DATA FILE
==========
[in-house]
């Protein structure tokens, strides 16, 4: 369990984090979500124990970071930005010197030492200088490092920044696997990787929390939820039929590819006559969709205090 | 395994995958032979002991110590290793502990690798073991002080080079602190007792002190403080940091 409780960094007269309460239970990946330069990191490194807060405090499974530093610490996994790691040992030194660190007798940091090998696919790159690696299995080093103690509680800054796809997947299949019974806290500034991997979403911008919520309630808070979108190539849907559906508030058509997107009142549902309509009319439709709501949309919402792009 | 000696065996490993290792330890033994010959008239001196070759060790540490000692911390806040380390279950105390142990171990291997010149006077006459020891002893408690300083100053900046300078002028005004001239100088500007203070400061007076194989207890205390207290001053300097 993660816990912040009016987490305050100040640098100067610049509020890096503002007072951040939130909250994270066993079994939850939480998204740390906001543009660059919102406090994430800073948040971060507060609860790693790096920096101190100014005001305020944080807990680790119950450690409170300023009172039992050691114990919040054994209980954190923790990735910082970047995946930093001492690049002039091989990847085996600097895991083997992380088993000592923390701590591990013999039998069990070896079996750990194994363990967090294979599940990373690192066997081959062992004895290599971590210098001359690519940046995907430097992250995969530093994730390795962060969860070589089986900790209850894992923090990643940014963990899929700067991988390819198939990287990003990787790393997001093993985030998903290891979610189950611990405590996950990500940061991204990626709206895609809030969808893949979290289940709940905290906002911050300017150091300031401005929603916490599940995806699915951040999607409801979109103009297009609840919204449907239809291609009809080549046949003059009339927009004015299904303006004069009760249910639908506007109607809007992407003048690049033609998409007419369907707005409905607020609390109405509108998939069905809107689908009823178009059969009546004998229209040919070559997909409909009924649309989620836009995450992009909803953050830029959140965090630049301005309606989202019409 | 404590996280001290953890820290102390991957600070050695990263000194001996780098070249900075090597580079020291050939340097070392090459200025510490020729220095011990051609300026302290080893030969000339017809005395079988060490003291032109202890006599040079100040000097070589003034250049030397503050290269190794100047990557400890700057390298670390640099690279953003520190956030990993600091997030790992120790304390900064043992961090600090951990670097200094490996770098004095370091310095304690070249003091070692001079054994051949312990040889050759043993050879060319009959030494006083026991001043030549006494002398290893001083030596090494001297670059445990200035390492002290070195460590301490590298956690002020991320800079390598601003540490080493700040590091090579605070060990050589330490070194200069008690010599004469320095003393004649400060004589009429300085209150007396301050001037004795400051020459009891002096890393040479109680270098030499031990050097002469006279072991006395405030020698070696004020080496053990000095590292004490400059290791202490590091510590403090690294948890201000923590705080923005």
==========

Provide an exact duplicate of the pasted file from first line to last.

[in-house]
């Protein structure tokens, strides 16, 4: 369990984090979500124990970071930005010197030492200088490092920044696997990787929390939820039929590819006559969709205090 | 395994995958032979002991110590290793502990690798073991002080080079602190007792002190403080940091 409780960094007269309460239970990946330069990191490194807060405090499974530093610490996994790691040992030194660190007798940091090998696919790159690696299995080093103690509680800054796809997947299949019974806290500034991997979403911008919520309630808070979108190539849907559906508030058509997107009142549902309509009319439709709501949309919402792009 | 000696065996490993290792330890033994010959008239001196070759060790540490000692911390806040380390279950105390142990171990291997010149006077006459020891002893408690300083100053900046300078002028005004001239100088500007203070400061007076194989207890205390207290001053300097 993660816990912040009016987490305050100040640098100067610049509020890096503002007072951040939130909250994270066993079994939850939480998204740390906001543009660059919102406090994430800073948040971060507060609860790693790096920096101190100014005001305020944080807990680790119950450690409170300023009172039992050691114990919040054994209980954190923790990735910082970047995946930093001492690049002039091989990847085996600097895991083997992380088993000592923390701590591990013999039998069990070896079996750990194994363990967090294979599940990373690192066997081959062992004895290599971590210098001359690519940046995907430097992250995969530093994730390795962060969860070589089986900790209850894992923090990643940014963990899929700067991988390819198939990287990003990787790393997001093993985030998903290891979610189950611990405590996950990500940061991204990626709206895609809030969808893949979290289940709940905290906002911050300017150091300031401005929603916490599940995806699915951040999607409801979109103009297009609840919204449907239809291609009809080549046949003059009339927009004015299904303006004069009760249910639908506007109607809007992407003048690049033609998409007419369907707005409905607020609390109405509108998939069905809107689908009823178009059969009546004998229209040919070559997909409909009924649309989620836009995450992009909803953050830029959140965090630049301005309606989202019409 | 404590996280001290953890820290102390991957600070050695990263000194001996780098070249900075090597580079020291050939340097070392090459200025510490020729220095011990051609300026302290080893030969000339017809005395079988060490003291032109202890006599040079100040000097070589003034250049030397503050290269190794100047990557400890700057390298670390640099690279953003520190956030990993600091997030790992120790304390900064043992961090600090951990670097200094490996770098004095370091310095304690070249003091070692001079054994051949312990040889050759043993050879060319009959030494006083026991001043030549006494002398290893001083030596090494001297670059445990200035390492002290070195460590301490590298956690002020991320800079390598601003540490080493700040590091090579605070060990050589330490070194200069008690010599004469320095003393004649400060004589009429300085209150007396301050001037004795400051020459009891002096890393040479109680270098030499031990050097002469006279072991006395405030020698070696004020080496053990000095590292004490400059290791202490590091510590403090690294948890201000923590705080923005």